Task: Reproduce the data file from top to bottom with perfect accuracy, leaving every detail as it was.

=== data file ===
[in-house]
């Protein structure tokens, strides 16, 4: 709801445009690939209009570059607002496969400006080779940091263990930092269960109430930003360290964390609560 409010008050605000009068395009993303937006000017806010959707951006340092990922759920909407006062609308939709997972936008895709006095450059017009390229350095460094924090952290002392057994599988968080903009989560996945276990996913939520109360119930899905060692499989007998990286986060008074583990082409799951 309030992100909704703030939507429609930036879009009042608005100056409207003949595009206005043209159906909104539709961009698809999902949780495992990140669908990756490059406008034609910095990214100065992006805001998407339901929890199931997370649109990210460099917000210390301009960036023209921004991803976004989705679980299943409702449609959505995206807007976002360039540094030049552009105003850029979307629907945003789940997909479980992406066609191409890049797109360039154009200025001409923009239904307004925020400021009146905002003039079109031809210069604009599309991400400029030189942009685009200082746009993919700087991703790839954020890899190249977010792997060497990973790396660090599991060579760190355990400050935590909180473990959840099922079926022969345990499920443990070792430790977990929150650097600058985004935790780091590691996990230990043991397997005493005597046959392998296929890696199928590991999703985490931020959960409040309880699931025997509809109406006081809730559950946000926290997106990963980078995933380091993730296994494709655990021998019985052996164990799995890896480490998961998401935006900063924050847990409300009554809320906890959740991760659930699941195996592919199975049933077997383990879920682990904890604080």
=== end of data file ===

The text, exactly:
[in-house]
């Protein structure tokens, strides 16, 4: 709801445009690939209009570059607002496969400006080779940091263990930092269960109430930003360290964390609560 409010008050605000009068395009993303937006000017806010959707951006340092990922759920909407006062609308939709997972936008895709006095450059017009390229350095460094924090952290002392057994599988968080903009989560996945276990996913939520109360119930899905060692499989007998990286986060008074583990082409799951 309030992100909704703030939507429609930036879009009042608005100056409207003949595009206005043209159906909104539709961009698809999902949780495992990140669908990756490059406008034609910095990214100065992006805001998407339901929890199931997370649109990210460099917000210390301009960036023209921004991803976004989705679980299943409702449609959505995206807007976002360039540094030049552009105003850029979307629907945003789940997909479980992406066609191409890049797109360039154009200025001409923009239904307004925020400021009146905002003039079109031809210069604009599309991400400029030189942009685009200082746009993919700087991703790839954020890899190249977010792997060497990973790396660090599991060579760190355990400050935590909180473990959840099922079926022969345990499920443990070792430790977990929150650097600058985004935790780091590691996990230990043991397997005493005597046959392998296929890696199928590991999703985490931020959960409040309880699931025997509809109406006081809730559950946000926290997106990963980078995933380091993730296994494709655990021998019985052996164990799995890896480490998961998401935006900063924050847990409300009554809320906890959740991760659930699941195996592919199975049933077997383990879920682990904890604080």